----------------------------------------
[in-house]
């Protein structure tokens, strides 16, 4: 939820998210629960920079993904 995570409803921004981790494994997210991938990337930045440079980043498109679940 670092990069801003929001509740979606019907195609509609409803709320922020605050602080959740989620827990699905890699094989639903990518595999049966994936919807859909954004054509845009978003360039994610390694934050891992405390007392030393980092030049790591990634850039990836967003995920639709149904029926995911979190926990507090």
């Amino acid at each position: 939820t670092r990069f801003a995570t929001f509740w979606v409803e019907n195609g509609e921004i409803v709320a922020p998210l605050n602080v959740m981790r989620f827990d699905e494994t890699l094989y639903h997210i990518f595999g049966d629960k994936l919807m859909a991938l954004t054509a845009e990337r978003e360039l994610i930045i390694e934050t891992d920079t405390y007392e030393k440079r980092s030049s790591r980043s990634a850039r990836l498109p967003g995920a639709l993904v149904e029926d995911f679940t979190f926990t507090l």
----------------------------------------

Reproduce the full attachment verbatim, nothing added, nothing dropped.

[in-house]
């Protein structure tokens, strides 16, 4: 939820998210629960920079993904 995570409803921004981790494994997210991938990337930045440079980043498109679940 670092990069801003929001509740979606019907195609509609409803709320922020605050602080959740989620827990699905890699094989639903990518595999049966994936919807859909954004054509845009978003360039994610390694934050891992405390007392030393980092030049790591990634850039990836967003995920639709149904029926995911979190926990507090």
């Amino acid at each position: 939820t670092r990069f801003a995570t929001f509740w979606v409803e019907n195609g509609e921004i409803v709320a922020p998210l605050n602080v959740m981790r989620f827990d699905e494994t890699l094989y639903h997210i990518f595999g049966d629960k994936l919807m859909a991938l954004t054509a845009e990337r978003e360039l994610i930045i390694e934050t891992d920079t405390y007392e030393k440079r980092s030049s790591r980043s990634a850039r990836l498109p967003g995920a639709l993904v149904e029926d995911f679940t979190f926990t507090l």